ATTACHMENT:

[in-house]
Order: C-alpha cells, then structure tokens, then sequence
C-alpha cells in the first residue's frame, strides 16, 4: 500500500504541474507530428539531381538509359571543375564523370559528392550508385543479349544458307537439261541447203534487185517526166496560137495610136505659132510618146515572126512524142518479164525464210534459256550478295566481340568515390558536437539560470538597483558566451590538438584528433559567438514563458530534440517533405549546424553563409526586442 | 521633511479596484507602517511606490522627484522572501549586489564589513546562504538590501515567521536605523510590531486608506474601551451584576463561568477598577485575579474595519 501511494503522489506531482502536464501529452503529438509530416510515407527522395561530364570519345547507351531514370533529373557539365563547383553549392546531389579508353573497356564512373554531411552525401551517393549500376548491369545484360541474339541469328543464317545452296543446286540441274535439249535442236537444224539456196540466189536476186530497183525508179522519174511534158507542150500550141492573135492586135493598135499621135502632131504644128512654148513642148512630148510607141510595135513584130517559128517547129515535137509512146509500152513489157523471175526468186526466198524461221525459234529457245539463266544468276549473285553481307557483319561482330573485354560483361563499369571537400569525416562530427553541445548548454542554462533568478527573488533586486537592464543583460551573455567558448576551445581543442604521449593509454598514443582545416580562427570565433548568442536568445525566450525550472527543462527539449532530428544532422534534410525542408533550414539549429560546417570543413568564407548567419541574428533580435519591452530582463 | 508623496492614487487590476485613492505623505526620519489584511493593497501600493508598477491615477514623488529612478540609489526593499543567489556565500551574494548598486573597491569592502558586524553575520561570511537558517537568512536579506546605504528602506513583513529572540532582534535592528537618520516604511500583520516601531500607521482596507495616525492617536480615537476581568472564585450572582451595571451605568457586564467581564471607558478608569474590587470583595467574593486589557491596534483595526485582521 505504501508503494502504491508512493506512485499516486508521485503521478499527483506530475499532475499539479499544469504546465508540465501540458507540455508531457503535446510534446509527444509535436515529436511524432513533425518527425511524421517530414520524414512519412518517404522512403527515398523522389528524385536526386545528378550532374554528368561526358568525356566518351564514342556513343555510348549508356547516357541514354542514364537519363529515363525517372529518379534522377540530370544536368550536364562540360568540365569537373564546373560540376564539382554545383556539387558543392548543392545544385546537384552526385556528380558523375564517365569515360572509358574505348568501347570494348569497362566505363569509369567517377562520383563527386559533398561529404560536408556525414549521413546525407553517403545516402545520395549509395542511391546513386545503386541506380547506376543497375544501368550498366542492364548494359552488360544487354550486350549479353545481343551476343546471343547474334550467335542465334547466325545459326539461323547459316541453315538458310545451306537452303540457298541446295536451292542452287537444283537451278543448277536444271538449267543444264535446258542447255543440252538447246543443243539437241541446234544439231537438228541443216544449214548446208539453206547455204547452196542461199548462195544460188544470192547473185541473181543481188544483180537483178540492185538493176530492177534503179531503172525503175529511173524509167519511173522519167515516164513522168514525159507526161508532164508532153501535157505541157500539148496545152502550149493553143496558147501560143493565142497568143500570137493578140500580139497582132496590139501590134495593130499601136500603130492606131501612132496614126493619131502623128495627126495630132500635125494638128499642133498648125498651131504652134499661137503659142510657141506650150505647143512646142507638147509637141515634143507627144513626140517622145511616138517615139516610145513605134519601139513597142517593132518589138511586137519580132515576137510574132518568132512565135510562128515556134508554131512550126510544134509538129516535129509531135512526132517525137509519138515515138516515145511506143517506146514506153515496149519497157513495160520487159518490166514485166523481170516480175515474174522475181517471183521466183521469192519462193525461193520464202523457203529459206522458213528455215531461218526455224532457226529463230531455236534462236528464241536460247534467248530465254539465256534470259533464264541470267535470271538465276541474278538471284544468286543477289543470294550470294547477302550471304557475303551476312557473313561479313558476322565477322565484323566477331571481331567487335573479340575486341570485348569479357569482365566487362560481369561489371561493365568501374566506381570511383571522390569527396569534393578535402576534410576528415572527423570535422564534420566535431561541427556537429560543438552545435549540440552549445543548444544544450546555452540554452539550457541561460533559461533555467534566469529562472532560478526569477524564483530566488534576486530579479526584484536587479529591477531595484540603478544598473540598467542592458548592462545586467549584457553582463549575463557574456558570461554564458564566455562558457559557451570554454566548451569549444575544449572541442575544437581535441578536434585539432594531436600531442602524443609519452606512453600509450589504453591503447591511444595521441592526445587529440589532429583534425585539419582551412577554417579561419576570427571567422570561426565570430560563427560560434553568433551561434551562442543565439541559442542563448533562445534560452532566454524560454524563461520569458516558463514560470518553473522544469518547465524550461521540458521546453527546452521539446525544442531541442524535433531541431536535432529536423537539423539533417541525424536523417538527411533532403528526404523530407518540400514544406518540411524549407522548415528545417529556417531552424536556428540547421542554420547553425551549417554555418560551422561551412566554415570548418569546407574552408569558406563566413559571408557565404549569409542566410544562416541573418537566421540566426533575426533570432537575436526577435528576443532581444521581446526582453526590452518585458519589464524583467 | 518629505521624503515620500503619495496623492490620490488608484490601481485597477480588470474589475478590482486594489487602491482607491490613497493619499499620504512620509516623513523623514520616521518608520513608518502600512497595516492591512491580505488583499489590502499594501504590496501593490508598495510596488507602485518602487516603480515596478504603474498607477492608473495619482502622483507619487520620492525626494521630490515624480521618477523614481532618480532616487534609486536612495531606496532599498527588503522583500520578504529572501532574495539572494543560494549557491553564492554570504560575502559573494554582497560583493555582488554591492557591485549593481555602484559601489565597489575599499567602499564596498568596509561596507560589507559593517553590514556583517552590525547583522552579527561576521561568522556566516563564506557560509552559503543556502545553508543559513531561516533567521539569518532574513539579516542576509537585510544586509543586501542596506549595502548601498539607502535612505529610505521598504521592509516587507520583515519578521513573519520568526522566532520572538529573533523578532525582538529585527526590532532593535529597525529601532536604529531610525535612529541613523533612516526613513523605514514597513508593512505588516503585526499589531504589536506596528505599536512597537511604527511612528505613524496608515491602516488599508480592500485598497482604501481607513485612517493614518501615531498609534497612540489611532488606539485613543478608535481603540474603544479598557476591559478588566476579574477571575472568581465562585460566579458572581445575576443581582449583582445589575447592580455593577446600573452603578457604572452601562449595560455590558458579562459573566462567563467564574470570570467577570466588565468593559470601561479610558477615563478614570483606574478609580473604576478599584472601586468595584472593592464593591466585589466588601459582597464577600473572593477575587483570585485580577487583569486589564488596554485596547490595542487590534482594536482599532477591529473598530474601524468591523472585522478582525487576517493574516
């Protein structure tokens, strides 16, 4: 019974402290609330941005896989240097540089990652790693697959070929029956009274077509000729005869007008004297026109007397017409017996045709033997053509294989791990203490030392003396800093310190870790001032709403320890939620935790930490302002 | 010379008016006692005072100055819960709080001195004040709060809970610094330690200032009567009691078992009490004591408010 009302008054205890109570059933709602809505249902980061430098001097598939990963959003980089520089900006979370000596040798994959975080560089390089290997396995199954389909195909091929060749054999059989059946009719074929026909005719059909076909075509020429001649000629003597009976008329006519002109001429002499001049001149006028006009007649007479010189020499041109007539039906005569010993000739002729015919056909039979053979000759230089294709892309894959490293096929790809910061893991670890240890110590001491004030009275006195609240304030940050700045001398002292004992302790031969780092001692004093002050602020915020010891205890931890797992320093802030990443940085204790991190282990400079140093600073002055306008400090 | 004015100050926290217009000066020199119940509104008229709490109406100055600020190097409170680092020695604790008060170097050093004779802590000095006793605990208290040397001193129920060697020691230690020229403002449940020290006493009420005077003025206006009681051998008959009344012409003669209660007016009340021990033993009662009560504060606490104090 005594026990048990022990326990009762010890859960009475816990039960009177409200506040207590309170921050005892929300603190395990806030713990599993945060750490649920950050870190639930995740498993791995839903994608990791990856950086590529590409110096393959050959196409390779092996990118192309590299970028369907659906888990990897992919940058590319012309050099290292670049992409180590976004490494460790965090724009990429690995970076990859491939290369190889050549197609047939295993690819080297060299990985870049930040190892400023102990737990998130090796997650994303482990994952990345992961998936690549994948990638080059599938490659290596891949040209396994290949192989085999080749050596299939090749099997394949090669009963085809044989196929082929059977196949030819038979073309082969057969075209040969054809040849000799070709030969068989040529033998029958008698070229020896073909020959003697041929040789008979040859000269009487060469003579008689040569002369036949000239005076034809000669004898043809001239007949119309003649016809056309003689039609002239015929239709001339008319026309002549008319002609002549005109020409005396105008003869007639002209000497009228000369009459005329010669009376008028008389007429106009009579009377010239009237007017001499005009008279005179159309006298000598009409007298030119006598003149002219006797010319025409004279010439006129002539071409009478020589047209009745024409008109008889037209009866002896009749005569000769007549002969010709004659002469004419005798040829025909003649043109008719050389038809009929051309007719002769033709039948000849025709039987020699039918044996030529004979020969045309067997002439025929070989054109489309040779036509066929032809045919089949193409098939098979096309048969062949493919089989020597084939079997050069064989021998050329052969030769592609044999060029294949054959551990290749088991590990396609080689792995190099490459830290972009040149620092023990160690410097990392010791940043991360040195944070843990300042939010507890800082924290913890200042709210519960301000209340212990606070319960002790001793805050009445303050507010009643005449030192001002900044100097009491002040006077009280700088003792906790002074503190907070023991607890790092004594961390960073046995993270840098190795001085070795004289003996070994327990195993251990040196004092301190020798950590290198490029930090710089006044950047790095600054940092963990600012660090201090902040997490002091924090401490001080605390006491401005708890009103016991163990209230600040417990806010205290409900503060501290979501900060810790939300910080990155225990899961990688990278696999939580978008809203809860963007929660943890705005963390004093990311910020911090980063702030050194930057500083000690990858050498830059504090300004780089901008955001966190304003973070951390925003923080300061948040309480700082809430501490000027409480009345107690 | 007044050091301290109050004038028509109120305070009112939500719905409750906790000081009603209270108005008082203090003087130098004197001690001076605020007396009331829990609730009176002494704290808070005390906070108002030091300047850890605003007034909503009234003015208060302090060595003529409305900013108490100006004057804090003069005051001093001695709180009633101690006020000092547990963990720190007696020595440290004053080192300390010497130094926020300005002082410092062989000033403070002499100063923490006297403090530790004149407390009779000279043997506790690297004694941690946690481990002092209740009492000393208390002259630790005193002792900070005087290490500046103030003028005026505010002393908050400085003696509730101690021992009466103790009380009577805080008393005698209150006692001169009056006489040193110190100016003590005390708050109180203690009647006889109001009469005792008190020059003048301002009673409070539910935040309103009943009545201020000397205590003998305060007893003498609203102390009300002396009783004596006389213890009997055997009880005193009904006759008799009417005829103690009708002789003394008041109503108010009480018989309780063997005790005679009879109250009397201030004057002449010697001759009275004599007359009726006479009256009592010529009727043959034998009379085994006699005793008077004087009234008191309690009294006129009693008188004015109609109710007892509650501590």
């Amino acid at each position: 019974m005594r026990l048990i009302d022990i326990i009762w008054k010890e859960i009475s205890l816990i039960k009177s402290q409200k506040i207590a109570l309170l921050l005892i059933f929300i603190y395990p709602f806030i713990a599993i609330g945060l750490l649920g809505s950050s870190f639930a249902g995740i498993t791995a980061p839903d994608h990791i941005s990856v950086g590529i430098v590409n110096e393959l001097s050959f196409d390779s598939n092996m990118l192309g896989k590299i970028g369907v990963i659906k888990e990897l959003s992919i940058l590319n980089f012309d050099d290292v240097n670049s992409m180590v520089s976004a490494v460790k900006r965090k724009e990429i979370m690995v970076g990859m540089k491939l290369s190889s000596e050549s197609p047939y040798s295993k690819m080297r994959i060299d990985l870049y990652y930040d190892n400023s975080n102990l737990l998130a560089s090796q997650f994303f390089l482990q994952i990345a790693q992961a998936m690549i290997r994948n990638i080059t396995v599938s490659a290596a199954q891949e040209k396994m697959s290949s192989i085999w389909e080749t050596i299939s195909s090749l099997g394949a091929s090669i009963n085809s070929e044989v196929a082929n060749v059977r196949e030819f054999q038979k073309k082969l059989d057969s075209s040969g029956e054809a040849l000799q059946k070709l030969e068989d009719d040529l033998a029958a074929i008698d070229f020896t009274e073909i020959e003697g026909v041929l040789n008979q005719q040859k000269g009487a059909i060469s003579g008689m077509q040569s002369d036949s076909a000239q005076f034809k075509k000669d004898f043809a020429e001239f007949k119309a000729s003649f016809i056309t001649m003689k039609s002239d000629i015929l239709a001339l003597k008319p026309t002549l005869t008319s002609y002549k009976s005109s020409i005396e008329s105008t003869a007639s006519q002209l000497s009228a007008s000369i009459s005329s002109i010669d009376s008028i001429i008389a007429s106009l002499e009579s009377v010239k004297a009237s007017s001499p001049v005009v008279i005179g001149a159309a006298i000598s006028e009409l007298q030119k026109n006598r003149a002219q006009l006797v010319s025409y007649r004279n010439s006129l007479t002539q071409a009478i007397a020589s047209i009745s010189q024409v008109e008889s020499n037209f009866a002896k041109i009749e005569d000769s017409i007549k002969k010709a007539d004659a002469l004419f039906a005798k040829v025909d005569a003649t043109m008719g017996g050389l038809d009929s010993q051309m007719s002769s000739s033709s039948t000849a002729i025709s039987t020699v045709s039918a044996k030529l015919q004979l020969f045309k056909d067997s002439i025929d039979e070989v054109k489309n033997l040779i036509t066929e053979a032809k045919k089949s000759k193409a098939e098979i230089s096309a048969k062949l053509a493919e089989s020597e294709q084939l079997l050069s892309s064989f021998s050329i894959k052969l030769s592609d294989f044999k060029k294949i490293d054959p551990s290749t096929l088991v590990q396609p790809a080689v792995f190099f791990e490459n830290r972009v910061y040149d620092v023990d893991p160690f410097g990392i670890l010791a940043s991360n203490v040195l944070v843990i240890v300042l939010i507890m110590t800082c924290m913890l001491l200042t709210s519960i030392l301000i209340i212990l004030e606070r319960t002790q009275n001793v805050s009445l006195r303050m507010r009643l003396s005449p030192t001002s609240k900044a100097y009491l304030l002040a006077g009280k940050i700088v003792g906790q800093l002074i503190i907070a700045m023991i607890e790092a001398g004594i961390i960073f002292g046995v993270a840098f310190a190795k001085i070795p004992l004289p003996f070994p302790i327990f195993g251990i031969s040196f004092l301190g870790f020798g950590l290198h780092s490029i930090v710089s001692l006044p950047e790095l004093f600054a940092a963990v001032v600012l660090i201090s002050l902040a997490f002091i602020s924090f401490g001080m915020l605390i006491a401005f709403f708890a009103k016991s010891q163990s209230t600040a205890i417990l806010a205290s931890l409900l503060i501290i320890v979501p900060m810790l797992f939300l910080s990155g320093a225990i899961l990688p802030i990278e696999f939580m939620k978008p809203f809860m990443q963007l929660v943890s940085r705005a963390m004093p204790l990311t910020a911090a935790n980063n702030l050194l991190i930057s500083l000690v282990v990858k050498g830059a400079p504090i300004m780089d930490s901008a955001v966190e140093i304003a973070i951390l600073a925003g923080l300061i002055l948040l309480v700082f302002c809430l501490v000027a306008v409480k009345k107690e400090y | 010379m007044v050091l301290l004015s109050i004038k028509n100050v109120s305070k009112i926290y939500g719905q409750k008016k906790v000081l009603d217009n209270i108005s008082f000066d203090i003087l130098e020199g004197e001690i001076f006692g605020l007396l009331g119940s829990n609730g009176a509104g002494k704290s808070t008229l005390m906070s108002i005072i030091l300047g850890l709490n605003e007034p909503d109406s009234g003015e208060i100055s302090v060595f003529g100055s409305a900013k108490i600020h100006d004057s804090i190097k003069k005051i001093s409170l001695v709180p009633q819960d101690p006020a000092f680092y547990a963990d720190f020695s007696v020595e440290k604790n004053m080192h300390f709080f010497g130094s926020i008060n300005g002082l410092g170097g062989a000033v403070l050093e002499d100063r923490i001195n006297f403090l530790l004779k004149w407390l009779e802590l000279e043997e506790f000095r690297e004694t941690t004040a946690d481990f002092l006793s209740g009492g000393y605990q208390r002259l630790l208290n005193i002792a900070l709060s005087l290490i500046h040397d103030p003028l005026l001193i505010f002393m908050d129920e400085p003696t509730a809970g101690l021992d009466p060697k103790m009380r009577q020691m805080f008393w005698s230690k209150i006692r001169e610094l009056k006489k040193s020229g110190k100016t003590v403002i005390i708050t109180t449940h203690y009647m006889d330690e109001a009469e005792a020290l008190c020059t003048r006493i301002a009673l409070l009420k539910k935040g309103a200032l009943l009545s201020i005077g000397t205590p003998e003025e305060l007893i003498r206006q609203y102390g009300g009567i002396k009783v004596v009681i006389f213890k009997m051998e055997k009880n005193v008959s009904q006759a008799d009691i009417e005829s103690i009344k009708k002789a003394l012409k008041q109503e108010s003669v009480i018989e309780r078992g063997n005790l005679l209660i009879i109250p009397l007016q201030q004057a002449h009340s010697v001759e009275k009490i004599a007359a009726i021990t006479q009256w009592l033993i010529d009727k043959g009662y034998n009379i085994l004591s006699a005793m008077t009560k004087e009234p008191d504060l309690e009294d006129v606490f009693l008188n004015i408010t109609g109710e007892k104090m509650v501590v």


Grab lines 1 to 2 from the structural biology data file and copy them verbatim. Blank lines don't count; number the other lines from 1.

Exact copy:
[in-house]
Order: C-alpha cells, then structure tokens, then sequence